October 5, 2016

The 2016 Jerusalem Beer Festival: Fun, but not much new

It's always good to make new friends
at the Jerusalem Beer Festival.

(Photo: Mike Horton)
I should really write about the 2016 Jerusalem Beer Festival, which took place this year as August met September.  After all, it is on my home turf.  Impresario Eli Giladi and his team of organizers are efficient, courteous, welcoming, and treat me like semi-royalty.  I run into a lot of friends and neighbors, and the ambiance is redolent with beer and good times.

Yes, for the average beer drinker who is hopefully taking his or her first steps towards appreciating craft beer, this is a great event.  Even though Big Beer, both Israeli-brewed and imported, is conspicuously represented, there are also many stands of local micro-brewers where you can get generous tastes and patient explanations on what craft beer is all about.

With the very sane Reuben Beiser,
co-owner of the wonderful Mike's Place
restaurant and bar in Jerusalem.

(Photo: Mike Horton)
But for your somewhat jaded old blogger, there was almost nothing new.  Most of the major craft breweries that I -- and hopefully also you -- know and love were there, serving there regular line of beers.  It's always a pleasure for me to meet the brewers and take a picture with them -- but is that something I should be writing about?  

With my 20/20 (or 6/6) hindsight, I can see now that what the brewers did was wait a few weeks and unveil their new beers at the BEERS 2016 Exhibit in Tel Aviv -- of which you'll read more about at a later date.

Sharing a laugh with Gilad Ne-Eman
of HeChalutz Brewery.

(Photo: Mike Horton)
But getting back to Jerusalem, there were a few new, or renewed, beers that I was able to find.  For example, Almost 10, a strong, dark Belgian-style ale from Gilad Ne-Eman of the HeChalutz ("The Pioneer") Brewery in Beersheva (which I already wrote about here).  Don't look for Almost 10 in your favorite liquor store.  It was made for this festival, and I guess for other such events as well.

Yochai Maytal of HeChatzer Brewery ("Back Yard Beer") in Ra'anana was serving his re-issued Kruzo, an American pale ale made with barley and wheat malts and mango puree.  The beer is named after Robinson Crusoe (who presumably ate mangoes on his deserted island), but the brewers chose to spell the English name differently.  HeChatzer uses the facilities of the Srigim Brewery to make this beer in commercial quantities.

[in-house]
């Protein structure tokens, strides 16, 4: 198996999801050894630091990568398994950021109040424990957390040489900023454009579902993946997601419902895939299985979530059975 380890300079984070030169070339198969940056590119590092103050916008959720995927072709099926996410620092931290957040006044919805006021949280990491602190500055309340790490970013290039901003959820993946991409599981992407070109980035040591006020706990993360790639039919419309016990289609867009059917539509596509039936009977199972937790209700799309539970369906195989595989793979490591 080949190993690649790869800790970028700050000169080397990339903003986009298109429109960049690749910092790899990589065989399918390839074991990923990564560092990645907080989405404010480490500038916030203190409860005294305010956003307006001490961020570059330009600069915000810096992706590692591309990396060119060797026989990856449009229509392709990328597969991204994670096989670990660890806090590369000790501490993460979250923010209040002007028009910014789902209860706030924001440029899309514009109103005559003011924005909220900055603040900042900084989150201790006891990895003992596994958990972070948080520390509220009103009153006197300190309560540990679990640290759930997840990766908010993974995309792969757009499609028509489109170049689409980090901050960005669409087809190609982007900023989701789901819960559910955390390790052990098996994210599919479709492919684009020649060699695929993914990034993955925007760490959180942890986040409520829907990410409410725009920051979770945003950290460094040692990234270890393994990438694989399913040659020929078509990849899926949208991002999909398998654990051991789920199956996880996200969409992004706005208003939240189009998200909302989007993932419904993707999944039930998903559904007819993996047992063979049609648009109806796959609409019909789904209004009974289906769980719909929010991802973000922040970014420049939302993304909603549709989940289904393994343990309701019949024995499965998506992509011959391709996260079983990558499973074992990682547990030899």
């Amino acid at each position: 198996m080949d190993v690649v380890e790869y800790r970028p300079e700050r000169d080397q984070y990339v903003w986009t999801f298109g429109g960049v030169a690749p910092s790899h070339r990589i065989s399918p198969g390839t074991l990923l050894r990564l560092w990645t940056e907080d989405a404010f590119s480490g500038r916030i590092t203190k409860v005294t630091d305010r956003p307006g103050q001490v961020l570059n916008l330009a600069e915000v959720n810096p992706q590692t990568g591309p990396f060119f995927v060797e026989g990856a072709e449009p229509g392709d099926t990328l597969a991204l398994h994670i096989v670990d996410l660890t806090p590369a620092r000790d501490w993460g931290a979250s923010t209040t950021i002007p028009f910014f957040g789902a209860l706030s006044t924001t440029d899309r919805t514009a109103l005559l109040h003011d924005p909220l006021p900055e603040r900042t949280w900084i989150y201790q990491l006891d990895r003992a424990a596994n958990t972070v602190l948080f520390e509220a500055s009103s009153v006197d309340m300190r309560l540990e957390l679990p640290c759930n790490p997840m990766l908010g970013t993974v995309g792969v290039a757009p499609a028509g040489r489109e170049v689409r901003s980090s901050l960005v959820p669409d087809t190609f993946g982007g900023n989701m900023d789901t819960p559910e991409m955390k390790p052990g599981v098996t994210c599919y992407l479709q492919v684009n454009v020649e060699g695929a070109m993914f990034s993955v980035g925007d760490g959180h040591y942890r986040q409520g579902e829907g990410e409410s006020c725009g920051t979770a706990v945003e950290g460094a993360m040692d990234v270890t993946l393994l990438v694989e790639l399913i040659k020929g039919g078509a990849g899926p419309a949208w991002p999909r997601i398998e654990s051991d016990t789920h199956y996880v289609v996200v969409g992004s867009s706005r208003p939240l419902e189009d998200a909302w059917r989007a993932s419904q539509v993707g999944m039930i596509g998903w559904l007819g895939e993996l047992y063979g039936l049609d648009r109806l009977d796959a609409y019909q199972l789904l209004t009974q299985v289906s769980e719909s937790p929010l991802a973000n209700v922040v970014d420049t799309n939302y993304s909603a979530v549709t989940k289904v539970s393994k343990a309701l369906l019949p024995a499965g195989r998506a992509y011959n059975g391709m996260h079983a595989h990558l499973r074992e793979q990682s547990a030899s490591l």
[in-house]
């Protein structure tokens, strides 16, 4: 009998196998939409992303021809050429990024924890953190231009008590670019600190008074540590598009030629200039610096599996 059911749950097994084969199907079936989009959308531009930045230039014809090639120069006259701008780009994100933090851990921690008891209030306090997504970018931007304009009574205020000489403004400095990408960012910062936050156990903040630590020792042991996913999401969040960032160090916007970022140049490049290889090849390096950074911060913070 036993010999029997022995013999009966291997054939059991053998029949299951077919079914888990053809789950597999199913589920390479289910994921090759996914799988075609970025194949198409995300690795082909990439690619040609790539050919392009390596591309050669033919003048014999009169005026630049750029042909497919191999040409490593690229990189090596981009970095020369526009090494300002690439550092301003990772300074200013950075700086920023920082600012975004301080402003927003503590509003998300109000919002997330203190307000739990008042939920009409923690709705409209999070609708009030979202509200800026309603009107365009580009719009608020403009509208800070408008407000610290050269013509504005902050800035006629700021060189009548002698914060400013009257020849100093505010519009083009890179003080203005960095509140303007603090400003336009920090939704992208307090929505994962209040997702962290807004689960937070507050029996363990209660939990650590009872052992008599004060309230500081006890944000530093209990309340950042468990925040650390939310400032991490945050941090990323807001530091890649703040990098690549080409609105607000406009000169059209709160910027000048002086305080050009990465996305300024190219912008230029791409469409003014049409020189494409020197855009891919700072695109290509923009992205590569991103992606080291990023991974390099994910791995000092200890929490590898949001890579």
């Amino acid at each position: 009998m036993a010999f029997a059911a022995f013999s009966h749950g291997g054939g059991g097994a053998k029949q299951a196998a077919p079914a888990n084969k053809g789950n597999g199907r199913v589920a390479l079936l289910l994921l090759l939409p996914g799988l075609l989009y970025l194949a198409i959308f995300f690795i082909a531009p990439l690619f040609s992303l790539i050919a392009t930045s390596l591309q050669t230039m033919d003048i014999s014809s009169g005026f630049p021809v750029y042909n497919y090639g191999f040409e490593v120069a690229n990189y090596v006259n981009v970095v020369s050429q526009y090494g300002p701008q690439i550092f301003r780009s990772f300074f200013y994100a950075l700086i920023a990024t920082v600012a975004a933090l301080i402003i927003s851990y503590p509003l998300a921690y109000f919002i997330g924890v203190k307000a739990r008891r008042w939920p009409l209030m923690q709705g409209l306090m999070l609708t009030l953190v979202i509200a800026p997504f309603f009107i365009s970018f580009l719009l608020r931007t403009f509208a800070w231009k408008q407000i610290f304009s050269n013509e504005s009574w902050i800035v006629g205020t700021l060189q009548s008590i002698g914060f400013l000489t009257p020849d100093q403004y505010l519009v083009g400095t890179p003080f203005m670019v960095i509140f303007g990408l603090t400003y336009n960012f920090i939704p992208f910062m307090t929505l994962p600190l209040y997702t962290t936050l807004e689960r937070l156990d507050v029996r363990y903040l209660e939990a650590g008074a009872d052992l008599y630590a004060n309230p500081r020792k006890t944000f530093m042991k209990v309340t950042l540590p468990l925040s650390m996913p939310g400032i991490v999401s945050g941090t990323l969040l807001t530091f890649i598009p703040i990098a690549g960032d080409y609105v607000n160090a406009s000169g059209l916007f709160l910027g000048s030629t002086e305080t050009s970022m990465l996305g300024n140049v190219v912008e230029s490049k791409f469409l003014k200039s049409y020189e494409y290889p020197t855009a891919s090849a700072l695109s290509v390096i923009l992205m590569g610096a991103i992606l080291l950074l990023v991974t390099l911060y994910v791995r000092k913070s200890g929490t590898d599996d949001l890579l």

Head-to-head with Yochai Maytal,
partner in the HeChatzer Brewery.

(Photo: Mike Horton)
Kruzo hasn't been on the shelves for about two years, and it's return is welcomed back.  I love the taste of mango, but to tell the truth, I couldn't find it in this beer, nor could my astute drinking companion Moshe.  What we did get were grassy and tropical fruit aromas.  The fruits are also in the taste, dominated by guava.  Quite flavorful, but not really the mango I was looking for.  Perhaps it's the mango that adds a sweet counter-balance to the plentiful amounts of Citra and Magnum hops which are used in this beer.

Herzl Beer partner Maor Helfman served me
a glass of his amazing Embargo Porter,
brewed with Cuban tobacco leaves.

(Photo: Mike Horton) 
Even without a strong mango presence, this is a delicious beer, light and refreshing (5.3% alcohol), perfect for a summer's day, by itself or with food.  Any spicy dishes, or light desserts which would go well with some added fruit flavor -- like pancakes, cheesecake and mild cheeses -- would be nicely complemented (and complimented) by Kruzo.

Another newcomer was a Rye IPA from the Golan Brewery in Katzrin.  This beer was also made only for festivals, but Golan Brewery head Moti Bar told me that it may be made available to the public at a later date under their specialty Og label.  

Chatting with the always amiable Eli Bechar
of Lela Brewery of Maccabim.

(Photo: Mike Horton)
This Rye IPA pours out a dark amber color with aromas of spice and caramel.  You can taste the spicy rye, which I appreciate, along with pine and sweet malt, but I wonder why they call this an IPA.  It simply does not have the hop presence and bitterness associated with this style.  Still in all, an enjoyable drink. There are not too many Israeli beers made with rye malt. 

I'm sorry you have to look at the old blogger in every one of the photos here, but I think you can tell that I was having a good time.  Maybe at the next Jerusalem Beer Festival, some of the brewers will choose to unveil their new beers.          


  1. Mark Markish10/06/2016

    I'd call present time as stagnation in Israeli beer market.
    very unfortunately :(


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